North Atlantic/Northeast Pacific and ENSO Forecasts

Marine Heatwave Drives Rio Grande do Sul Extreme Rains
05/02/2024, 8:46 am EDT
Fine Line for Wet Vs. Dry in Central U.S. Summer 2024?
05/14/2024, 6:03 am EDT
Marine Heatwave Drives Rio Grande do Sul Extreme Rains
05/02/2024, 8:46 am EDT
Fine Line for Wet Vs. Dry in Central U.S. Summer 2024?
05/14/2024, 6:03 am EDT
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Executive summary: An extremely complicated North Atlantic and Northeast Pacific SSTA regime with profound influence on North America and Europe climate is reviewed. The North Atlantic is record warm but with a unique character and forecast (by ECMWF) to change during the northern hemisphere summer. Similarly, important changes are forecast (by ECMWF) in the Northeast Pacific. There are attendant implications on the tropical Pacific and Atlantic SSTA regimes also contributing to the North America and Europe climate over the next 3-6 months. In summary, the Northeast Pacific marine heatwave regenerates shifting eastward toward the U.S. and increases risk of returning West U.S. drought beginning later this summer season. The profound subtropical/tropical North Atlantic warmth spreads westward to the U.S. East Coast and Gulf of Mexico creating increased risk of a hot summer for the East U.S. while supplying record-strength upper ocean heat for 2024 North Atlantic hurricane season. Finally, persistence of the North Atlantic warm hole during summer 2024 should recreate conditions in the upper atmosphere supportive of a hot and dry ridge in parts of Europe and/or Western Russia during upcoming summer.  

Discussion: Since the late 1990’s the North Atlantic has entered a warm cycle as identified by the Atlantic multi-decadal oscillation (AMO). The AMO warm and cool cycles are typically 3-4 decades. The current warm AMO cycle is nearly 3 decades old. The last warm cycle lasted 40 years (1925-1965).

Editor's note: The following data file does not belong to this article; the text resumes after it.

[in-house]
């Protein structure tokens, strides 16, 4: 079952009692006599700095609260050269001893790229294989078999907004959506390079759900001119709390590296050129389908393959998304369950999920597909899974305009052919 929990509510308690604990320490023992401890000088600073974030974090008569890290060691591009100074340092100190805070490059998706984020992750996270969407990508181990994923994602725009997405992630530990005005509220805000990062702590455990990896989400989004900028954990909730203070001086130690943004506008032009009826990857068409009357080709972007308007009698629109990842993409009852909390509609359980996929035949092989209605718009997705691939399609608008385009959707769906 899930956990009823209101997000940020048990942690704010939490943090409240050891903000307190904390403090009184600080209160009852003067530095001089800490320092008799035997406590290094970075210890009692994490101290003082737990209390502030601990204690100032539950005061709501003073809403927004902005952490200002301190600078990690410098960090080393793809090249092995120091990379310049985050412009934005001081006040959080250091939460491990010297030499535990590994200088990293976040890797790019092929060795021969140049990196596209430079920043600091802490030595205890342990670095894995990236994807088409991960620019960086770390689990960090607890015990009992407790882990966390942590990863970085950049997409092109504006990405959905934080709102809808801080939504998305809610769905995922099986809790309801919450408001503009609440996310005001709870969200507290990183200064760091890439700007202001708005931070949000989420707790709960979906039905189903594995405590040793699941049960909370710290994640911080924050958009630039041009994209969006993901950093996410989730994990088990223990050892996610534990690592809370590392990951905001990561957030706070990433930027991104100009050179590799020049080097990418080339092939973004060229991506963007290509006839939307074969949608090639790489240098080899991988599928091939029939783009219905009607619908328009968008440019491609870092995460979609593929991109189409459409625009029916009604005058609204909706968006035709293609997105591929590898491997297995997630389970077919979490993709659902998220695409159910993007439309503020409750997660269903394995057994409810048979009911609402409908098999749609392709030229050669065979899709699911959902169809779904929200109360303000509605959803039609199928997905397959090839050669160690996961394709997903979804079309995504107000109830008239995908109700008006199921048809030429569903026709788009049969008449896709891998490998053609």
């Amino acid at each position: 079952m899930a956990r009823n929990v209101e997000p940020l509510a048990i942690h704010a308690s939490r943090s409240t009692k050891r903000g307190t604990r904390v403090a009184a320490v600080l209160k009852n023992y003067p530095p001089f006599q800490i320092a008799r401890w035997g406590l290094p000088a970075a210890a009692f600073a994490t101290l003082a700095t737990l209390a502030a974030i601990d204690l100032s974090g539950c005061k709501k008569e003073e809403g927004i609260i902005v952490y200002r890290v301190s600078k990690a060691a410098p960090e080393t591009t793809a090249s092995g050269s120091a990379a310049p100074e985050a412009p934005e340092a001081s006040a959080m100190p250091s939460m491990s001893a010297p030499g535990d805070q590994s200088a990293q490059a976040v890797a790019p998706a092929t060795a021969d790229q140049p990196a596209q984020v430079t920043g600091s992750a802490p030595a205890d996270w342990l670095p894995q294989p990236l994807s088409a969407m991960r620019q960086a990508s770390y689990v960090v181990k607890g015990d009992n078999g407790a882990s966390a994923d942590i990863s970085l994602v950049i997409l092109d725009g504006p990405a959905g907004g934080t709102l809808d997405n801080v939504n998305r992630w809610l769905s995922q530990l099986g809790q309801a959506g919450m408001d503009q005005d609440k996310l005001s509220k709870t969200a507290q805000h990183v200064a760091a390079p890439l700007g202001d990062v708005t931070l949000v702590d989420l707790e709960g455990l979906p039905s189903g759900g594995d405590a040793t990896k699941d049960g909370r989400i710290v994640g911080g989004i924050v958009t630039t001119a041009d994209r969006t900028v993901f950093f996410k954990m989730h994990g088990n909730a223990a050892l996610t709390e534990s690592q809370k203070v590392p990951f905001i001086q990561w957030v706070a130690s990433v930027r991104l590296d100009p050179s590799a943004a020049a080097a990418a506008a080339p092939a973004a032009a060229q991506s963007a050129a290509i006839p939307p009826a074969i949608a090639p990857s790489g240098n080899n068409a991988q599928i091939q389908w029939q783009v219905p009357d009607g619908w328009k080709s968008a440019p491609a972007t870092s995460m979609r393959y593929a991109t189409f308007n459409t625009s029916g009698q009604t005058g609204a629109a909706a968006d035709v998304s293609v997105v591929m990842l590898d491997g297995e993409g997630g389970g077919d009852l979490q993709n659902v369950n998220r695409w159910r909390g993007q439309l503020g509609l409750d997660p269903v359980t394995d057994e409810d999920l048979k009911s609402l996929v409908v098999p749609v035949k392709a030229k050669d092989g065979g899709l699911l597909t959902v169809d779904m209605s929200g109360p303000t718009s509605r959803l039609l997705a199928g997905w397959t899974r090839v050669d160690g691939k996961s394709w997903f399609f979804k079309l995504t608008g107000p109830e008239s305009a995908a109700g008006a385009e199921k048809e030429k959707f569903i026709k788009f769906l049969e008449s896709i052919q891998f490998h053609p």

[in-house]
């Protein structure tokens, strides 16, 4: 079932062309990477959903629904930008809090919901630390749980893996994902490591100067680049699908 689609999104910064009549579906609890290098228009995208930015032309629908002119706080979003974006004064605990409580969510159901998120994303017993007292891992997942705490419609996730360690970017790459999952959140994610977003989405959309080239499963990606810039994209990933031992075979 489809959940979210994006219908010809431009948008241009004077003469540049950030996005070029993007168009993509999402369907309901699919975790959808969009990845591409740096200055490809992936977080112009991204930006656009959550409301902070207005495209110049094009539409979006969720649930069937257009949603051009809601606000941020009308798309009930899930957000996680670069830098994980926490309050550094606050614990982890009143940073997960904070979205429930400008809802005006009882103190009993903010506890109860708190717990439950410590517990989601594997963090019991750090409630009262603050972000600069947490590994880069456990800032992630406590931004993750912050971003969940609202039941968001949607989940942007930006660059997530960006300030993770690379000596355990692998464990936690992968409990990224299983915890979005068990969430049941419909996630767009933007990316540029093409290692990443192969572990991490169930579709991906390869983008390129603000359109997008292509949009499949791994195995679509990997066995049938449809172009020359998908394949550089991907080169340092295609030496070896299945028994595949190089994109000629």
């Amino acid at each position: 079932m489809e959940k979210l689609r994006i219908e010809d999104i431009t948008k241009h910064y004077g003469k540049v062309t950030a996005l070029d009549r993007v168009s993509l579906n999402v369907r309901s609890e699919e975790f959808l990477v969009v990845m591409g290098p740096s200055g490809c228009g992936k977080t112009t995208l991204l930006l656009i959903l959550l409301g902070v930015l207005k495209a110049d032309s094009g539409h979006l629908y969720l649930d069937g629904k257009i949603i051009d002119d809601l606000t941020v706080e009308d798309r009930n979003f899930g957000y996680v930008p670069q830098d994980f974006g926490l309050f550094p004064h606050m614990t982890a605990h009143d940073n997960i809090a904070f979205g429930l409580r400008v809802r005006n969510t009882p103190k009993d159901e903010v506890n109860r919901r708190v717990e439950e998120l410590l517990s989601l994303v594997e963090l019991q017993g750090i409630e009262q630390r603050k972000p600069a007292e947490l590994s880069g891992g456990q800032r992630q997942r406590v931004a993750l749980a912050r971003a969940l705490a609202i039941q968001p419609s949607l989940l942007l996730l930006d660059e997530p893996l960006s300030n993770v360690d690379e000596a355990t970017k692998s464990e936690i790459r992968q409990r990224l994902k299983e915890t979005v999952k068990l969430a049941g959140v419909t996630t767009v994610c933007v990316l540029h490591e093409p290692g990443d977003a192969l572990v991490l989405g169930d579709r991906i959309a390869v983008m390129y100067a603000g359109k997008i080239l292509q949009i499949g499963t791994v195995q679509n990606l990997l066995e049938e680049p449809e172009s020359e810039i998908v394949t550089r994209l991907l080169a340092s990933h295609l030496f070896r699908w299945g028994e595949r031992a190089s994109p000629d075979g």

The warm North Atlantic Ocean basin character changed about 10 years ago. The steady warming of the basin, particularly in the northern latitudes, contributed to a warmer polar climate causal to the constricting polar ice cap and speeding the springtime snow and ice melt across Greenland and Northeast Canada. The fresh-water runoff into the North Atlantic to the south of Greenland has caused a semi-permanent stratified upper ocean layer of cool water. This feature is known as the North Atlantic warm hole (NAWH).

Fig. 1: Daily North Atlantic basin SSTA analysis valid May 7, 2024.

Another change in the North Atlantic basin has occurred during the past 2 years. The NAWH has widened during springtime last year and again in 2024 (Fig. 1) to include areas south and southeast of Greenland extending southwestward to near Bermuda. To compensate, a marine heat wave (MHW) formed off the northwestern coast of Africa last year and remains intense in 2024. The marine heat wave expanded to the North Atlantic subtropics and tropics during the past 8-9 months causing the record warm tropical North Atlantic (TNA) index. The +TNA regime is so warm (+1.35) that the contribution to the entire basin is also causing a record warm AMO (+1.15) for this time of the year.

Meanwhile, the Northeast Pacific contains a similar decade-old basin-wide SSTA pattern character change. About 10 years ago a gigantic pool of warm water (extending to 300-meter depth) formed in the Northeast Pacific and shifted eastward to the North America West Coast causing a major disruption in the ecosystem and El Nino 2015-16 to approach record strength. The MHW became semi-permanent in the Northeast Pacific basin. Recently, the MHW weakened while shifting westward. During recent weeks the MHW has regenerated a vivid presence (Fig. 2) and is beginning to shift eastward again.